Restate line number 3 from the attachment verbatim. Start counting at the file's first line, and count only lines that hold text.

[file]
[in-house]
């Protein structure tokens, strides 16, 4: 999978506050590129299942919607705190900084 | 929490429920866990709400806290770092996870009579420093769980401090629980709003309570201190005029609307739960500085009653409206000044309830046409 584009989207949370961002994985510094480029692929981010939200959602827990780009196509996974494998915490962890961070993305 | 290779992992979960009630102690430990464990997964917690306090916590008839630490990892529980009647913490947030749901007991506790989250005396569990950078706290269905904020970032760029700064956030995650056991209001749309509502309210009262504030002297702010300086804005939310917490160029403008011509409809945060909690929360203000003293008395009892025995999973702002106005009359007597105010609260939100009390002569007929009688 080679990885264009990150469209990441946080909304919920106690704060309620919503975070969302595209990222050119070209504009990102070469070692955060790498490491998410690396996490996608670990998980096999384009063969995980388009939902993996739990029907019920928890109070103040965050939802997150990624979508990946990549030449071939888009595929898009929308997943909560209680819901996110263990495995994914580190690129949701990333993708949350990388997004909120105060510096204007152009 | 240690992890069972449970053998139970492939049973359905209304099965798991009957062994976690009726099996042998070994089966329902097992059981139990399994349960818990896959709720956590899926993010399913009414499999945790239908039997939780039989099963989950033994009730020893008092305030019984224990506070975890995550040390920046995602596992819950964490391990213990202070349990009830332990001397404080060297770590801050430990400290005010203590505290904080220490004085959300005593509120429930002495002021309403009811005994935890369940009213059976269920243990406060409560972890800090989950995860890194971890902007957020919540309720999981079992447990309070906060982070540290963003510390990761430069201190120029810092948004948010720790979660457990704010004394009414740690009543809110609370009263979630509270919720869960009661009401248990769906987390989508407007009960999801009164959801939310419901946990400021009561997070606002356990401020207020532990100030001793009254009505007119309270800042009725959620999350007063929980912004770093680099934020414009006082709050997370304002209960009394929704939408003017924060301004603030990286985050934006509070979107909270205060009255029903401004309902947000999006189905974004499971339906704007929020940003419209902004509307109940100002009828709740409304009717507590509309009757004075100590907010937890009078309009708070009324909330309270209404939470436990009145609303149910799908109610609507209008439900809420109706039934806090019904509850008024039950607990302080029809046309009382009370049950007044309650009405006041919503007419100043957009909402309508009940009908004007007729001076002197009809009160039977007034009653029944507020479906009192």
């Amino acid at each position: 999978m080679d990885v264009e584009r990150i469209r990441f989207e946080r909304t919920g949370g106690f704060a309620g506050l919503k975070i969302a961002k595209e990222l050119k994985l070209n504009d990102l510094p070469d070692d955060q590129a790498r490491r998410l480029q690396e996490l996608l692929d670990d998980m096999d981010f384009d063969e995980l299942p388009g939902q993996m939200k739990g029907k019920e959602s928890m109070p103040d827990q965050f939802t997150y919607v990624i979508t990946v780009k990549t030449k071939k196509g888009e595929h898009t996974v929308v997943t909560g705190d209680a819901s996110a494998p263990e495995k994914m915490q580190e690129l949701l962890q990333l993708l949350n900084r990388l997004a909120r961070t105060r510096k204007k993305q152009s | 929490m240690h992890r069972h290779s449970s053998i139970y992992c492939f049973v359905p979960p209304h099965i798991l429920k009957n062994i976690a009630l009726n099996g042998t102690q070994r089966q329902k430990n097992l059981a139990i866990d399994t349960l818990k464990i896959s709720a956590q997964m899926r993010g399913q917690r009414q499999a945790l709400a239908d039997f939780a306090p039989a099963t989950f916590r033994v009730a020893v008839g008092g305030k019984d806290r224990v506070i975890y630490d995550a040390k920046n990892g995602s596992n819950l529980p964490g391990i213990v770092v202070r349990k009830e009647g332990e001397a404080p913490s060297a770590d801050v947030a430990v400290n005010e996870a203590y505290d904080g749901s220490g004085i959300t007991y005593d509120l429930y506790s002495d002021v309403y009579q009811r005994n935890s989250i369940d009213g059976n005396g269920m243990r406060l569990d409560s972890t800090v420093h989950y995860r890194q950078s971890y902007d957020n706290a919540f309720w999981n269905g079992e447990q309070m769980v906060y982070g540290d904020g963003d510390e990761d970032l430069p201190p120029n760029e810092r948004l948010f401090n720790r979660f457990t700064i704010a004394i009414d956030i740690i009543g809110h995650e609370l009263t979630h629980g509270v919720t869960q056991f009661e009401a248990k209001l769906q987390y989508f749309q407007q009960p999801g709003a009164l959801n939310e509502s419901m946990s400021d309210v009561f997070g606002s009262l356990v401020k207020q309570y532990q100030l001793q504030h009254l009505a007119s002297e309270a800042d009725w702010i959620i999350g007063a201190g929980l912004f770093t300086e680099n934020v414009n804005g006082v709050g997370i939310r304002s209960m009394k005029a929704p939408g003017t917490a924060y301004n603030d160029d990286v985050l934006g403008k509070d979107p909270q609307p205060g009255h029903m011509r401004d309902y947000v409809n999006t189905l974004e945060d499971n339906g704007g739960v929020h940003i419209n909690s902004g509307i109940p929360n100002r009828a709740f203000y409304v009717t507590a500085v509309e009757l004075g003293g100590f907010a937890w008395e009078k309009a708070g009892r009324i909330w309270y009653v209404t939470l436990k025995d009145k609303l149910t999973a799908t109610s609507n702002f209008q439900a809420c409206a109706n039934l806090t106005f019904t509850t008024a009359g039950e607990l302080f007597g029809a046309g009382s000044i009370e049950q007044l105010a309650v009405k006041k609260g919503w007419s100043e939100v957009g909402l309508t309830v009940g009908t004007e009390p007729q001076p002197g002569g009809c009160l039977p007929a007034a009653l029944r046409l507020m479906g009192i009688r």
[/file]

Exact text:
């Amino acid at each position: 999978m080679d990885v264009e584009r990150i469209r990441f989207e946080r909304t919920g949370g106690f704060a309620g506050l919503k975070i969302a961002k595209e990222l050119k994985l070209n504009d990102l510094p070469d070692d955060q590129a790498r490491r998410l480029q690396e996490l996608l692929d670990d998980m096999d981010f384009d063969e995980l299942p388009g939902q993996m939200k739990g029907k019920e959602s928890m109070p103040d827990q965050f939802t997150y919607v990624i979508t990946v780009k990549t030449k071939k196509g888009e595929h898009t996974v929308v997943t909560g705190d209680a819901s996110a494998p263990e495995k994914m915490q580190e690129l949701l962890q990333l993708l949350n900084r990388l997004a909120r961070t105060r510096k204007k993305q152009s | 929490m240690h992890r069972h290779s449970s053998i139970y992992c492939f049973v359905p979960p209304h099965i798991l429920k009957n062994i976690a009630l009726n099996g042998t102690q070994r089966q329902k430990n097992l059981a139990i866990d399994t349960l818990k464990i896959s709720a956590q997964m899926r993010g399913q917690r009414q499999a945790l709400a239908d039997f939780a306090p039989a099963t989950f916590r033994v009730a020893v008839g008092g305030k019984d806290r224990v506070i975890y630490d995550a040390k920046n990892g995602s596992n819950l529980p964490g391990i213990v770092v202070r349990k009830e009647g332990e001397a404080p913490s060297a770590d801050v947030a430990v400290n005010e996870a203590y505290d904080g749901s220490g004085i959300t007991y005593d509120l429930y506790s002495d002021v309403y009579q009811r005994n935890s989250i369940d009213g059976n005396g269920m243990r406060l569990d409560s972890t800090v420093h989950y995860r890194q950078s971890y902007d957020n706290a919540f309720w999981n269905g079992e447990q309070m769980v906060y982070g540290d904020g963003d510390e990761d970032l430069p201190p120029n760029e810092r948004l948010f401090n720790r979660f457990t700064i704010a004394i009414d956030i740690i009543g809110h995650e609370l009263t979630h629980g509270v919720t869960q056991f009661e009401a248990k209001l769906q987390y989508f749309q407007q009960p999801g709003a009164l959801n939310e509502s419901m946990s400021d309210v009561f997070g606002s009262l356990v401020k207020q309570y532990q100030l001793q504030h009254l009505a007119s002297e309270a800042d009725w702010i959620i999350g007063a201190g929980l912004f770093t300086e680099n934020v414009n804005g006082v709050g997370i939310r304002s209960m009394k005029a929704p939408g003017t917490a924060y301004n603030d160029d990286v985050l934006g403008k509070d979107p909270q609307p205060g009255h029903m011509r401004d309902y947000v409809n999006t189905l974004e945060d499971n339906g704007g739960v929020h940003i419209n909690s902004g509307i109940p929360n100002r009828a709740f203000y409304v009717t507590a500085v509309e009757l004075g003293g100590f907010a937890w008395e009078k309009a708070g009892r009324i909330w309270y009653v209404t939470l436990k025995d009145k609303l149910t999973a799908t109610s609507n702002f209008q439900a809420c409206a109706n039934l806090t106005f019904t509850t008024a009359g039950e607990l302080f007597g029809a046309g009382s000044i009370e049950q007044l105010a309650v009405k006041k609260g919503w007419s100043e939100v957009g909402l309508t309830v009940g009908t004007e009390p007729q001076p002197g002569g009809c009160l039977p007929a007034a009653l029944r046409l507020m479906g009192i009688r």